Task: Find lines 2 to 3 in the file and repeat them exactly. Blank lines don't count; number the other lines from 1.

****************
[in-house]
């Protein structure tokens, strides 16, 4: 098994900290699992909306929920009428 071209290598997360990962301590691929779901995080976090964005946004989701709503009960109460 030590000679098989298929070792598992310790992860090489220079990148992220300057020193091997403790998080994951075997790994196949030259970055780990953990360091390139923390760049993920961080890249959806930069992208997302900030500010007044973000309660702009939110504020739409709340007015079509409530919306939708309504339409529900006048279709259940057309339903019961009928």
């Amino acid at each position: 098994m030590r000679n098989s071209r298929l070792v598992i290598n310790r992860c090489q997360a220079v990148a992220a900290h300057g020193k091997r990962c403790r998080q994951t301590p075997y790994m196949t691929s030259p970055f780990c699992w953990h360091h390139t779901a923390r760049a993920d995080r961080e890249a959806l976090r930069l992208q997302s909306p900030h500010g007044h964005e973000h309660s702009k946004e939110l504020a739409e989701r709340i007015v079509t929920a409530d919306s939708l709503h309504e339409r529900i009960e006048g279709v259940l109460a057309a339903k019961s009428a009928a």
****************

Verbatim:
């Protein structure tokens, strides 16, 4: 098994900290699992909306929920009428 071209290598997360990962301590691929779901995080976090964005946004989701709503009960109460 030590000679098989298929070792598992310790992860090489220079990148992220300057020193091997403790998080994951075997790994196949030259970055780990953990360091390139923390760049993920961080890249959806930069992208997302900030500010007044973000309660702009939110504020739409709340007015079509409530919306939708309504339409529900006048279709259940057309339903019961009928």
């Amino acid at each position: 098994m030590r000679n098989s071209r298929l070792v598992i290598n310790r992860c090489q997360a220079v990148a992220a900290h300057g020193k091997r990962c403790r998080q994951t301590p075997y790994m196949t691929s030259p970055f780990c699992w953990h360091h390139t779901a923390r760049a993920d995080r961080e890249a959806l976090r930069l992208q997302s909306p900030h500010g007044h964005e973000h309660s702009k946004e939110l504020a739409e989701r709340i007015v079509t929920a409530d919306s939708l709503h309504e339409r529900i009960e006048g279709v259940l109460a057309a339903k019961s009428a009928a």